“Yesterday (Wednesday) morning some time about five am, I was home making Jello shots when I heard a knocking on my door. I opened the door and I see it was Veron,” and “Tattoo Man”, she recalled.
They weren’t dressed in a prisoner’s uniform, but in all black. She told the police that she told them they couldn’t stay in her house, but Primus said the prison would discover that they were missing in about 30 minutes time. When she asked if they had another place to stay, they said they did, but that the sun was coming up.
Some while afterwards, in the kitchen, after she was apparently prevented from taking out the garbage, she began fixing tea for them.
“Veron telling me, he ain going do me nothing and I must calm down my nerve. I tell him he has to leave, Veron say he can’t leave because is broad daylight and they will kill him,” Farrel said.
Her best friend, who lives with her, was not in the house, Farrel posited.
During their conversations, Primus informed that a vehicle had dropped them in the area, and they walked to the house. They had climbed over the wall of the prison, near the headquarters of St Vincent Electricity Services Limited (VINLEC).
That night, she said that Primus sought her out for sexual intercourse, and although she was frightened, and told him she was not in the mood, “I still give him the sex.” However, she added that he didn’t force her.
The sex was unprotected and after this, condoms were found in her room, and Primus slapped her, she said, because he thought they belonged to her.
He seemed to be keeping an eye on her.
Farrel also told the police that the escapees had many knives, but never threatened her with them.
The only times she left were, firstly, to speak to her best friend, and on Thursday morning she also went into town to buy a phone Digicel phone in Tokyo at the request of Primus.
Because of this, Prosecutor Sergeant Renwick Cato questioned why she didn’t go to the police when she went to town.
She replied that she was afraid Primus and Hanson would find out she went there, and that she would have to return to her home.
Something in the statement was mentioned once more, and it was clarified that when Primus’ phone was taken away in prison, he had no SIM, so Farrel assisted him with the SIM release so that he could get the same number again.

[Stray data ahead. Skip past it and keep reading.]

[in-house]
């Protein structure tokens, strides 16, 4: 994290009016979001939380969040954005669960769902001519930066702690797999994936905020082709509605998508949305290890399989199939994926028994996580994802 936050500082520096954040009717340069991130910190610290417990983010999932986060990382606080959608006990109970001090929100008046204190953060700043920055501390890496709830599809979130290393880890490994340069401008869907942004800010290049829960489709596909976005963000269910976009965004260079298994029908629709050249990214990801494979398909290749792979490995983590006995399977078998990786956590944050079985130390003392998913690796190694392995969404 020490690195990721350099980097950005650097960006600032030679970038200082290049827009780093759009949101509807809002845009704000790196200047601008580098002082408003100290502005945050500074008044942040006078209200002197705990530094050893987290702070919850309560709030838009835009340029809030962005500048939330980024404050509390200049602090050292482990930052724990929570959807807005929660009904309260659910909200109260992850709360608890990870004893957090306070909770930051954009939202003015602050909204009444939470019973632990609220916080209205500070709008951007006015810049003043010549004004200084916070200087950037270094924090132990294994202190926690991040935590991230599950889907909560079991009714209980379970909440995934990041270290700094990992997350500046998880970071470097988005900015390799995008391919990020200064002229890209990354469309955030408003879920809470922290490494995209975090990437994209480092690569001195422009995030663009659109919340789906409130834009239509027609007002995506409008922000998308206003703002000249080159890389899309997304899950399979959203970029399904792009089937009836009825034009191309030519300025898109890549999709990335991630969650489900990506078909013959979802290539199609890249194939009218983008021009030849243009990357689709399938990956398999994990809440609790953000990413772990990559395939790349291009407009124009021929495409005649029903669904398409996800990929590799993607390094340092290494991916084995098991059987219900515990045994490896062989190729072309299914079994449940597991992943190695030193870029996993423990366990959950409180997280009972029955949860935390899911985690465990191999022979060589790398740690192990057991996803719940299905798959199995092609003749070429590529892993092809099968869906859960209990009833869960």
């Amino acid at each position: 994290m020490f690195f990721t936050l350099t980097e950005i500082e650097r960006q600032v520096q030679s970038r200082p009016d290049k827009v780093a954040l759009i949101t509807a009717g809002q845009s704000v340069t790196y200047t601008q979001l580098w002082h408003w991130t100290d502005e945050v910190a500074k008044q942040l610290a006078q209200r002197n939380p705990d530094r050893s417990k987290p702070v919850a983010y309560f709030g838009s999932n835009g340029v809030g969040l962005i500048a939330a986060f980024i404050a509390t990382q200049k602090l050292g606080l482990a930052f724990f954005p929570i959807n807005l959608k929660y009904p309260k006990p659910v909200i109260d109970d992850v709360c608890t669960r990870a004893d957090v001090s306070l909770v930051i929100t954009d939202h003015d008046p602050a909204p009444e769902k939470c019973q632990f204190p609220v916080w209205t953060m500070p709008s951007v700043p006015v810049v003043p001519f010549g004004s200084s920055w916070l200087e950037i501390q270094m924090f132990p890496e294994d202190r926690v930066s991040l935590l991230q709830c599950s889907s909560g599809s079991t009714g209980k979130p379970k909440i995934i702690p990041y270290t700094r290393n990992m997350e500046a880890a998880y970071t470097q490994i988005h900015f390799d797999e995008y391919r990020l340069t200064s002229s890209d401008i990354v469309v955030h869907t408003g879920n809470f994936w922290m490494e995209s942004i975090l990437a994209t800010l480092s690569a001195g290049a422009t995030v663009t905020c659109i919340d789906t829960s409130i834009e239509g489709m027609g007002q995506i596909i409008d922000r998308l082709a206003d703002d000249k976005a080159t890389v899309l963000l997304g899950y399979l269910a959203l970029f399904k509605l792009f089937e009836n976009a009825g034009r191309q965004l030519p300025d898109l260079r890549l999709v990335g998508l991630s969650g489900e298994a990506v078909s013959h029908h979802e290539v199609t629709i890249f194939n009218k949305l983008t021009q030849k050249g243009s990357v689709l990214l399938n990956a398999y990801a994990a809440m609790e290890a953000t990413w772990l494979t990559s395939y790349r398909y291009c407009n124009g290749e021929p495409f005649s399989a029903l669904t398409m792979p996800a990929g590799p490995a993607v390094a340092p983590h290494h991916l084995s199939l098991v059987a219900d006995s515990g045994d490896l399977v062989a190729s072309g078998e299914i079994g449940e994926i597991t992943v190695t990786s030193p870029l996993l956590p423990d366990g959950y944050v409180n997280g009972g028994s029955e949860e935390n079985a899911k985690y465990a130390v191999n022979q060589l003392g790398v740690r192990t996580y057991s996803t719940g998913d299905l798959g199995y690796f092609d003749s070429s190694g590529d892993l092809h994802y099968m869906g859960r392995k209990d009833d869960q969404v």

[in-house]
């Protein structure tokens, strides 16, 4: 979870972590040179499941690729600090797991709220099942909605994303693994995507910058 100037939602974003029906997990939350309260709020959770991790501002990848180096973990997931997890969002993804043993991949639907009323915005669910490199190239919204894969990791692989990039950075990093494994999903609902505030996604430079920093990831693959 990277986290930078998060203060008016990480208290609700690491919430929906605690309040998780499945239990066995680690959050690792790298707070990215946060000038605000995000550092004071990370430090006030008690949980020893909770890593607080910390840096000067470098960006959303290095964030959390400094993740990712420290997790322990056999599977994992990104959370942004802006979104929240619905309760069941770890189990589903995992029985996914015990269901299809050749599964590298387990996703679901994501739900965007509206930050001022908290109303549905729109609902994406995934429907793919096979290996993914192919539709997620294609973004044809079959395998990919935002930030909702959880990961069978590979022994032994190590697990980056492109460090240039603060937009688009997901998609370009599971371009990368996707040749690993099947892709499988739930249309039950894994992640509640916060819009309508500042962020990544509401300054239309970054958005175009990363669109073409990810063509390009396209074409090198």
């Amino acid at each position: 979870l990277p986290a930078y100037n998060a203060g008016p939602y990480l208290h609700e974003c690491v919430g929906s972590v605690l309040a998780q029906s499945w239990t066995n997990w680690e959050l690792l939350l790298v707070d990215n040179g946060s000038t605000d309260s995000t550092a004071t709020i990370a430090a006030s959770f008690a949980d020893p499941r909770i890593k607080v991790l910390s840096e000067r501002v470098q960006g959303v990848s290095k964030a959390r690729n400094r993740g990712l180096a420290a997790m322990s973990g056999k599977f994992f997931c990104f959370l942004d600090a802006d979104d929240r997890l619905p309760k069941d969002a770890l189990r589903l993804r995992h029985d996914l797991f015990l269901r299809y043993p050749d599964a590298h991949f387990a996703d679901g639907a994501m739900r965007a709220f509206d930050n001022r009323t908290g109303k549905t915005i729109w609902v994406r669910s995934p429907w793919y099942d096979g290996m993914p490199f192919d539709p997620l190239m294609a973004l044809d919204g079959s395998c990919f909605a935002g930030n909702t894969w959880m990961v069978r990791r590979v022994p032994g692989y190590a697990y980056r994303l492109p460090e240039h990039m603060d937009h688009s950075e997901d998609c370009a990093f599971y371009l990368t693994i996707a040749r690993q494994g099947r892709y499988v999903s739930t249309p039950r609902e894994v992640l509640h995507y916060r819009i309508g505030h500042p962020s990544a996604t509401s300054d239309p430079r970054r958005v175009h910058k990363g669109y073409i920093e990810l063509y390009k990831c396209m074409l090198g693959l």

“Miss Farrel you are not as innocent as you want to appear before me. You’re not that innocent at all,” the magistrate stated.
The prosecution asked that a strong message be sent that those kind of offences are not acceptable.
“The mind that you have madam, that’s a mind that the court has to do something,” about, Burnett said, “there’s no if or but, you are going to prison. I’m just contemplating how long.”
After a short break, he returned with the sentence. Although she was entitled to a one third discount for her guilty plea, and this is her first offence, the magistrate said that the aggravating features far outweigh the mitigating.
He sentenced her to one year in prison.
This is the second time that Primus, considered a very dangerous prisoner, has escaped prison, the first time being Tuesday October 1, 2019. He was sentenced to 16 months incarceration for this.
However, he is on remand in prison awaiting trial for the murder of real estate agent Sharleen Greaves, and was indicted in 2016 for the 2006 murder of Brooklyn teen Chanel Petro-Nixon.
While he was previously on numerous charges for allegedly abducting and sexually assaulting Vermont resident Mewanah Hadaway in April 15, 2016 the prosecution withdrew this in the face of no evidence from the victim.
Hanson is also considered very dangerous, charged with others for the murder of 50-year-old security guard and Victoria Village resident Rodney George, and the burglary of the building that he was guarding at the time, GEC Auto Supplies Ltd.
Further he must face other robbery, wounding and burglary charges.